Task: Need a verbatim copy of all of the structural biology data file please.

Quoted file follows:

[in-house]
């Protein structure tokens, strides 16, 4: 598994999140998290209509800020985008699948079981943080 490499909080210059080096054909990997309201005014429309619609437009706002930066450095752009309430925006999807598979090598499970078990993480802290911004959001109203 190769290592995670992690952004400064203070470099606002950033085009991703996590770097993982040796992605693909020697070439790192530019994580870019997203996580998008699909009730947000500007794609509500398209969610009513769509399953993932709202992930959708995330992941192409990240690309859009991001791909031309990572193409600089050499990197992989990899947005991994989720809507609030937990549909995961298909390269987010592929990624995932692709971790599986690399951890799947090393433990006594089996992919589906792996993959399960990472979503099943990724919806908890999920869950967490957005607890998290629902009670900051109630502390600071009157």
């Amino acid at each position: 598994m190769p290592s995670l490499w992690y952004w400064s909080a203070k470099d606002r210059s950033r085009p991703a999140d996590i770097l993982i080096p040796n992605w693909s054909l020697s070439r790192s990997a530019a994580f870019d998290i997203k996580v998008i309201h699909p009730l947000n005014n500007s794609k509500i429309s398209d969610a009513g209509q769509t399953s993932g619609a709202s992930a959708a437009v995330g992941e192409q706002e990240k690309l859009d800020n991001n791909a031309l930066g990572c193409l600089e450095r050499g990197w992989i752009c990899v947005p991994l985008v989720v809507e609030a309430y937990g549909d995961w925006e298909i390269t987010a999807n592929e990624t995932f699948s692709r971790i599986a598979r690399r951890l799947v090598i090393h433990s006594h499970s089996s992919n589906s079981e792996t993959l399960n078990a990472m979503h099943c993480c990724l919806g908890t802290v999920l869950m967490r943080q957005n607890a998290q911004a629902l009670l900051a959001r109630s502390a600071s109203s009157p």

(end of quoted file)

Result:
[in-house]
């Protein structure tokens, strides 16, 4: 598994999140998290209509800020985008699948079981943080 490499909080210059080096054909990997309201005014429309619609437009706002930066450095752009309430925006999807598979090598499970078990993480802290911004959001109203 190769290592995670992690952004400064203070470099606002950033085009991703996590770097993982040796992605693909020697070439790192530019994580870019997203996580998008699909009730947000500007794609509500398209969610009513769509399953993932709202992930959708995330992941192409990240690309859009991001791909031309990572193409600089050499990197992989990899947005991994989720809507609030937990549909995961298909390269987010592929990624995932692709971790599986690399951890799947090393433990006594089996992919589906792996993959399960990472979503099943990724919806908890999920869950967490957005607890998290629902009670900051109630502390600071009157």
């Amino acid at each position: 598994m190769p290592s995670l490499w992690y952004w400064s909080a203070k470099d606002r210059s950033r085009p991703a999140d996590i770097l993982i080096p040796n992605w693909s054909l020697s070439r790192s990997a530019a994580f870019d998290i997203k996580v998008i309201h699909p009730l947000n005014n500007s794609k509500i429309s398209d969610a009513g209509q769509t399953s993932g619609a709202s992930a959708a437009v995330g992941e192409q706002e990240k690309l859009d800020n991001n791909a031309l930066g990572c193409l600089e450095r050499g990197w992989i752009c990899v947005p991994l985008v989720v809507e609030a309430y937990g549909d995961w925006e298909i390269t987010a999807n592929e990624t995932f699948s692709r971790i599986a598979r690399r951890l799947v090598i090393h433990s006594h499970s089996s992919n589906s079981e792996t993959l399960n078990a990472m979503h099943c993480c990724l919806g908890t802290v999920l869950m967490r943080q957005n607890a998290q911004a629902l009670l900051a959001r109630s502390a600071s109203s009157p």